History

History

This section provides an overview of the history of the Manhattan Project, the key organizations involved, the science behind the bomb, and more.
Lawrence O'Rourke SAM badge. Courtesy Larry O'Rourke.

Manhattan Project Begins - 1942

The summer of 1942 proved to be troublesome for the fledgling bomb project.
Santa Fe New Mexican on August 6, 1945

Media Censorship

During World War II, partly thanks to media censorship, the United States government kept the best-held secret: the building of the atomic bomb.
Vannevar Bush and Arthur Compton

Moving Forward - 1941

With the US now at war, a sense of great urgency permeated the government's scientific enterprise.
The atom. Image courtesy of Colin M. Burnett, Wikimedia Commons.

Mystery of the Atom - 1900-1939

During the early part of the twentieth century, physicists and chemists toyed with the idea of obtaining energy from atoms.
Maria Montoya Martinez and her grandchild with Enrico Fermi. Photo courtesy of the Robert JS Brown Collection.

Native Americans and the Manhattan Project

Many of the communities established during the Manhattan Project relied on Native American cooperation.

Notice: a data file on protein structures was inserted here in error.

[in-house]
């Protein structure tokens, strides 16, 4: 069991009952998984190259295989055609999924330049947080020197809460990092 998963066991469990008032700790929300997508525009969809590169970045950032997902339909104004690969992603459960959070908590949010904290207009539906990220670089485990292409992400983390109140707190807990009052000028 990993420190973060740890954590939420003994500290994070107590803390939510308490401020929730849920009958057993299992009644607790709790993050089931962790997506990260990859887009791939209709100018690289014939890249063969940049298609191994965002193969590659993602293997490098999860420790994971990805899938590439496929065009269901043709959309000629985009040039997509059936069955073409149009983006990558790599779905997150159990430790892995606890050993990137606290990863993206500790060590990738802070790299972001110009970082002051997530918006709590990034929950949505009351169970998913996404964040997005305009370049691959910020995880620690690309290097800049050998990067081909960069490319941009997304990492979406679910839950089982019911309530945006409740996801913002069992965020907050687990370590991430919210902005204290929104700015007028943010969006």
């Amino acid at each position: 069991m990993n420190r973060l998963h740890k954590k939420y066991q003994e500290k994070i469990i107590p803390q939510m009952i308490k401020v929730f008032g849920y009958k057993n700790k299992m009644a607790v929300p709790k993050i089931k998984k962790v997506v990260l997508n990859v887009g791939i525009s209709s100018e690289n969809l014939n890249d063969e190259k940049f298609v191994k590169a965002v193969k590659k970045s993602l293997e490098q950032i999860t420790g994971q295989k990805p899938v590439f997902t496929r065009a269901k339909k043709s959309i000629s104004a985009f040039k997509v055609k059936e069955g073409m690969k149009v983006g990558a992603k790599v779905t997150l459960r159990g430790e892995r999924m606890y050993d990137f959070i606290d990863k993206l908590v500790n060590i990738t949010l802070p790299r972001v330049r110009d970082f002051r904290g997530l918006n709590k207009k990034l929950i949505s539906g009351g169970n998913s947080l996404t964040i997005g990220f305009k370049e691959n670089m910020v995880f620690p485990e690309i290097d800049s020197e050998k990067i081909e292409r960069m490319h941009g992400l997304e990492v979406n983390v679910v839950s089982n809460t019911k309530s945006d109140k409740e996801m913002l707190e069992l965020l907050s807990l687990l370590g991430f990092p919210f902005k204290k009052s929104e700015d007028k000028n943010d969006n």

U.S., Russian Delegations Meet at Bilateral Consultative Commission on New START Treaty

Non-Proliferation, Limitation, and Reduction

This article summarizes multilateral and bilateral treaties dealing with non-proliferation, limitation, and reduction of nuclear weapons.
The American nuclear football

Nuclear Briefcases

During the Cold War, both the United States and the Soviet Union created briefcases that allowed their respective leaders to order a nuclear attack within minutes.
A map used for briefing in Autumn Forge 83

Nuclear Close Calls: Able Archer 83

The election of President Ronald Reagan in 1980 saw of the return of heightened Cold War tensions after a period of détente during the previous decade. The zenith of this escalation arguably came in 1983, when a NATO training exercise almost prompted nuclear war.

 

A Soviet R-12 intermediate-range ballistic missile in Red Square, Moscow

Nuclear Close Calls: The Cuban Missile Crisis

During the Cold War, the United States and the Soviet Union were largely prevented from engaging in direct combat with each other due to the fear of mutually assured destruction (MAD). In 1962, however, the Cuban Missile Crisis brought the world perilously close to nuclear war.

Pages